The present study demonstrated that the occurrence of TDI and subsequent search for treatment were associated with social vulnerability. The prevalence of TDI was greater among schoolchildren from regions of high social vulnerability and a lower frequency of seeking a dentist for restorative treatment following a TDI was reported by schoolchildren from such regions. These findings offer an additional knowledge on the influence of socioeconomic factors with regard to the occurrence of TDI. The local index (SVI) employed in the present study measures five dimensions of citizenship composed of eight indicators. SVI is the result of the mapping of various manifestations in Belo Horizonte using geo-referenced information. This mapping resulted in the division of the city into 81 planning units. Each planning unit received a score based on the indicators that showed how much the population of each unit was excluded from access to certain dimensions of citizenship and related these results with demographic characteristics, extremes of exclusion or inclusion and issues related to protective social services [22].

The large sample size and the employment of an index that measures the dimensions of citizenship make a unique contribution to the literature on the association between socioeconomic conditions and the occurrence of TDI. The SVI is a local index that permits identifying regions of the city in which the population is more vulnerable to social exclusion as well as the aspects to which the population is more vulnerable [22]. The SVI provides more precise knowledge on social disparities within the city and can help guide decisions regarding adequate public policies [22].

The findings of the present study support the hypothesis that children who live and study in areas of greater social vulnerability are more likely to exhibit untreated TDI than those from areas of lesser social vulnerability. This result is true for the overall SVI as well as for the environmental, economic and legal dimensions of citizenship. It has been reported that current vulnerability status affects a child’s health status by influencing parents’ ability to offer adequate care [24]. These findings are in agreement with precepts put forth by the World Health Organization [25] stating that the prevention and control of chronic diseases require a global strategy based on interventions directed at environmental, economic, social and behavioral determinants.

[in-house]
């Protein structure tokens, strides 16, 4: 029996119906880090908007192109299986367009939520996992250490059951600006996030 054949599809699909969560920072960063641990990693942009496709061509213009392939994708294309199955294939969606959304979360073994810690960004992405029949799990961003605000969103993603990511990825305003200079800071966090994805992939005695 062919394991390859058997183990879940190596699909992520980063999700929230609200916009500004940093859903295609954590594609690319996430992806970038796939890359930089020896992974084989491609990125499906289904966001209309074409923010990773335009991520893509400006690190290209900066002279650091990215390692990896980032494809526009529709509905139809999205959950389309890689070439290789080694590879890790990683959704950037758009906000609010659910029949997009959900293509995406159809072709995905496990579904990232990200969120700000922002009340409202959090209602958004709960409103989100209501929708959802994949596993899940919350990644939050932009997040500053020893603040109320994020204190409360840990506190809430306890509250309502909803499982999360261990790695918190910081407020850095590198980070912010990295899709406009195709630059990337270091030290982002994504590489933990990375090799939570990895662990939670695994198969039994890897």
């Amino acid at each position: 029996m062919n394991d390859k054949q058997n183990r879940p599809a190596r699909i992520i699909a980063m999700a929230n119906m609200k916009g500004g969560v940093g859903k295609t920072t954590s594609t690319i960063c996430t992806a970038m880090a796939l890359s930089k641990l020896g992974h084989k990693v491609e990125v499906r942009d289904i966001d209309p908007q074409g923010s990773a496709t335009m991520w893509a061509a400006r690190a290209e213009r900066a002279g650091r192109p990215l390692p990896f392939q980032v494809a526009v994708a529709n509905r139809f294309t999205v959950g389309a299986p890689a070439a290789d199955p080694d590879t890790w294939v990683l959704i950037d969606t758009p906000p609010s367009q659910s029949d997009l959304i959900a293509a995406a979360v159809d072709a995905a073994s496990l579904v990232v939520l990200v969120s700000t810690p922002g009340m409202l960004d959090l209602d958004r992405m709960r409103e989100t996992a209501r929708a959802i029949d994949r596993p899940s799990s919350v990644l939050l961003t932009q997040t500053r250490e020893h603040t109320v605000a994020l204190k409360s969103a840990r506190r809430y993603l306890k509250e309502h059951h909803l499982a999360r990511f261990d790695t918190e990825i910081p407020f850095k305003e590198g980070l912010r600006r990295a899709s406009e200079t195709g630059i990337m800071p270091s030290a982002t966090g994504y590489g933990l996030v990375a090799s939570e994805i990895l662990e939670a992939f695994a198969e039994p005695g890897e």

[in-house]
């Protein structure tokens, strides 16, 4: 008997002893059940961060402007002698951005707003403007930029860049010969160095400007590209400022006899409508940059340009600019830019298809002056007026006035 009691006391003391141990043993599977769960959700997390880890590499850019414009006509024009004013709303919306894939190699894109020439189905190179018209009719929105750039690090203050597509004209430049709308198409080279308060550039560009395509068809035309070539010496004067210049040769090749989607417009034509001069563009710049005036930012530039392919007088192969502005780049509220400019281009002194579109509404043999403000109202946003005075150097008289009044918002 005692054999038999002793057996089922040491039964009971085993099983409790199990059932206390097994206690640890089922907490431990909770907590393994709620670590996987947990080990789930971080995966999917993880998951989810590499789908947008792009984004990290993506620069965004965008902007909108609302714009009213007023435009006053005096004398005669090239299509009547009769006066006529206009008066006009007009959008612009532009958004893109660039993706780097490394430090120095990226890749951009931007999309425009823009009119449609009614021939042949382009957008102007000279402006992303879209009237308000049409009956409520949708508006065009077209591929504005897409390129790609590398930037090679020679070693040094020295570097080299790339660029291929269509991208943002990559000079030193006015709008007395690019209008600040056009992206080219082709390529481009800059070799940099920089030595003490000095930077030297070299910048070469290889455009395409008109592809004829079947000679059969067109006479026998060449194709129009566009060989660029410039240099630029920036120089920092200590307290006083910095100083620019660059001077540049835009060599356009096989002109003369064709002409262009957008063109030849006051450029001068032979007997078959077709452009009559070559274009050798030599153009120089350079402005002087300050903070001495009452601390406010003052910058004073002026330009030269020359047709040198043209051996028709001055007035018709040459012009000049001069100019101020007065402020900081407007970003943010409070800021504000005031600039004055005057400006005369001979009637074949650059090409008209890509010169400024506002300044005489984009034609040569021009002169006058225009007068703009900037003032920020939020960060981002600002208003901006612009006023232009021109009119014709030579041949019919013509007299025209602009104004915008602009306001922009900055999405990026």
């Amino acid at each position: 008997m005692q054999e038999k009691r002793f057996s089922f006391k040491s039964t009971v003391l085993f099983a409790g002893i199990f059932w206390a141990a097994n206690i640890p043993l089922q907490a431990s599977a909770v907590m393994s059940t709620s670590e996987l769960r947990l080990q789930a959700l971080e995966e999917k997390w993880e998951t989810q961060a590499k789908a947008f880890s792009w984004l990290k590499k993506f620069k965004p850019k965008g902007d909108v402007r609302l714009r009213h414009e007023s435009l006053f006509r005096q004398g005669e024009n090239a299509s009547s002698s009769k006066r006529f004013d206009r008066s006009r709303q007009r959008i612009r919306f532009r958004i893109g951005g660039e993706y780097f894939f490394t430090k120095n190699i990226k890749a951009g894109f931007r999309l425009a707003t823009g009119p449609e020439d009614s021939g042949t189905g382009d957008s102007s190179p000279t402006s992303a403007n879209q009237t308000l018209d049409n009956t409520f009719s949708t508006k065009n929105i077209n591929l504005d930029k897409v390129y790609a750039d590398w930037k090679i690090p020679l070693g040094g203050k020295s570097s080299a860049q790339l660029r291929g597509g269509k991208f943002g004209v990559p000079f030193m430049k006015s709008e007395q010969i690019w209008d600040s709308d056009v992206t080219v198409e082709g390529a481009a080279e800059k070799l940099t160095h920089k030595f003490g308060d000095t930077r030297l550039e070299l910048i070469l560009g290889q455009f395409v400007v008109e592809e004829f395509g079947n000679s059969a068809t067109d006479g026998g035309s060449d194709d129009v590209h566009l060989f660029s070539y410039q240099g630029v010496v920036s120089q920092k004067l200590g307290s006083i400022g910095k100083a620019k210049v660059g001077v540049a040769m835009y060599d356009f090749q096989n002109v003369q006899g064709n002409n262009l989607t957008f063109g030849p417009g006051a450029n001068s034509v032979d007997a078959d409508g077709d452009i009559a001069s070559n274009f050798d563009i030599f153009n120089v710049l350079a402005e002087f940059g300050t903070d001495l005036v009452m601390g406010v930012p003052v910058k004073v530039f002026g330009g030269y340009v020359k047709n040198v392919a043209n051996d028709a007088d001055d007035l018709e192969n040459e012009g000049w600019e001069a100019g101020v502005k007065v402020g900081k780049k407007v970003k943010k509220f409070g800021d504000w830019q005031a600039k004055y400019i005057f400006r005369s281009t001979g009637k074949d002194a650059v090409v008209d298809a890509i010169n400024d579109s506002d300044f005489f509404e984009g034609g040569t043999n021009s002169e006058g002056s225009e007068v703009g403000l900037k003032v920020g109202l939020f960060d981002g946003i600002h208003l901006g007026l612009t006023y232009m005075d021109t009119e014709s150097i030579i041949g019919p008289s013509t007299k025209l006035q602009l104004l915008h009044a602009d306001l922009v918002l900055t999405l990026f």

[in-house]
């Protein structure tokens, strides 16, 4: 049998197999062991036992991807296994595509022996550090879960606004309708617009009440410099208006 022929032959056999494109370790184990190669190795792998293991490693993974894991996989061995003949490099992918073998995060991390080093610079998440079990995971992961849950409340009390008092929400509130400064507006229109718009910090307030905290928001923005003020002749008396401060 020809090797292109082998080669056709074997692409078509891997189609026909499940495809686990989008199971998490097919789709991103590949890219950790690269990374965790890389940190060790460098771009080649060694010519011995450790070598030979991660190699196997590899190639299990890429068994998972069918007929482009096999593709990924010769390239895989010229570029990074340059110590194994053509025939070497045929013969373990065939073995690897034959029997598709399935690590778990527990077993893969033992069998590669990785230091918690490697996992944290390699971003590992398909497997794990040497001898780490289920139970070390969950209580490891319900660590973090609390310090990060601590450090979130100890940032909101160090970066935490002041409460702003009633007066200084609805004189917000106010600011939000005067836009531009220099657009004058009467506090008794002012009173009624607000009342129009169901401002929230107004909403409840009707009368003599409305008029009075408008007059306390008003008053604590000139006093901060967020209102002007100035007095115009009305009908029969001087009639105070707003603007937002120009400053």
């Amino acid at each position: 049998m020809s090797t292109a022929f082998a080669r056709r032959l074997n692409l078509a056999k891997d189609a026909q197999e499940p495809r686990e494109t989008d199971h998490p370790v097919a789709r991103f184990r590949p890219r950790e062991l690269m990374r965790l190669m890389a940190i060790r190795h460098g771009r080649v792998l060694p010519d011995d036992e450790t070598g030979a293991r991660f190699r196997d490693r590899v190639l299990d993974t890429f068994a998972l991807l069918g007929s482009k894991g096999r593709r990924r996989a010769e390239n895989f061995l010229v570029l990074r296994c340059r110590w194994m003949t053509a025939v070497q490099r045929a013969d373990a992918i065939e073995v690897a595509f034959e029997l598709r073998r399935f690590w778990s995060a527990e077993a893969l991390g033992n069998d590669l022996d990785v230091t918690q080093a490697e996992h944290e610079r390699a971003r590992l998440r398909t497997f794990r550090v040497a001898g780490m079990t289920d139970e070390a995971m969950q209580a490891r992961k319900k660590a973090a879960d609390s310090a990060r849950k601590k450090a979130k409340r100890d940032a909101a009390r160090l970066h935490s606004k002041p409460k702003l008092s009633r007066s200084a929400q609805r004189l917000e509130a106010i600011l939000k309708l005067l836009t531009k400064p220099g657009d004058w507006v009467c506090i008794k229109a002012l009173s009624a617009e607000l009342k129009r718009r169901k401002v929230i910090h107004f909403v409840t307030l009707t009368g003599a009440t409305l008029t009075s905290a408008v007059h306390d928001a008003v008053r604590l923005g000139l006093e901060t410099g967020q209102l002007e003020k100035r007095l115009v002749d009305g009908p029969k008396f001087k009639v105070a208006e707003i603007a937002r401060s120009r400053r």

In the present study, the environmental dimension was assessed by indicators of housing quality, household density and available urban infrastructure [22]. The results corroborate those reported in previous studies involving Brazilian preschool children as well as schoolchildren from Brazil, Thailand and Canada, which demonstrate the importance of the neighborhood and school environments with regard to the occurrence of TDI [1,2,3,4,14,26]. Children enrolled in more supportive schools that include health promotion activities are more likely to exhibit better oral health than those in non-supportive schools [4,26]. The community in which an individual lives may play an important role in the establishment of oral health. One theoretical model, denominated the “salutogenic model”, supports the hypothesis that all individuals are exposed to stressors and the manner by which each one copes with these stressors is strongly associated with a sense of coherence on both the individual and community levels [27]. Variables such as adequate housing conditions and safe working conditions are examples of salutary factors that have a positive influence on oral health as well as other health outcomes [27].

The economic dimension was also associated with untreated TDI in the present study. This finding was expected, as a number of previous studies report such an association [9,10,11]. Two of the studies cited measured economic status based on parents’ employment, education level and family income [10,11]. The other study employed the criteria of the Brazilian Advertising Association/Brazilian Association of Market Institutes, which classify the population in socioeconomic classes by estimating buying power [9]. The criteria used in the present study (economic dimension of the SVI) were based on employment status and income [22]. Although previous studies have not found an association between socioeconomic status and TDI [7,8,12,13], it is important to note that this variable was strongly association with the presence of untreated TDI and the search for dental treatment following the incident. In the present study, schoolchildren who sought dental care following a TDI belonged to areas of lesser social vulnerability than those who did not seek treatment.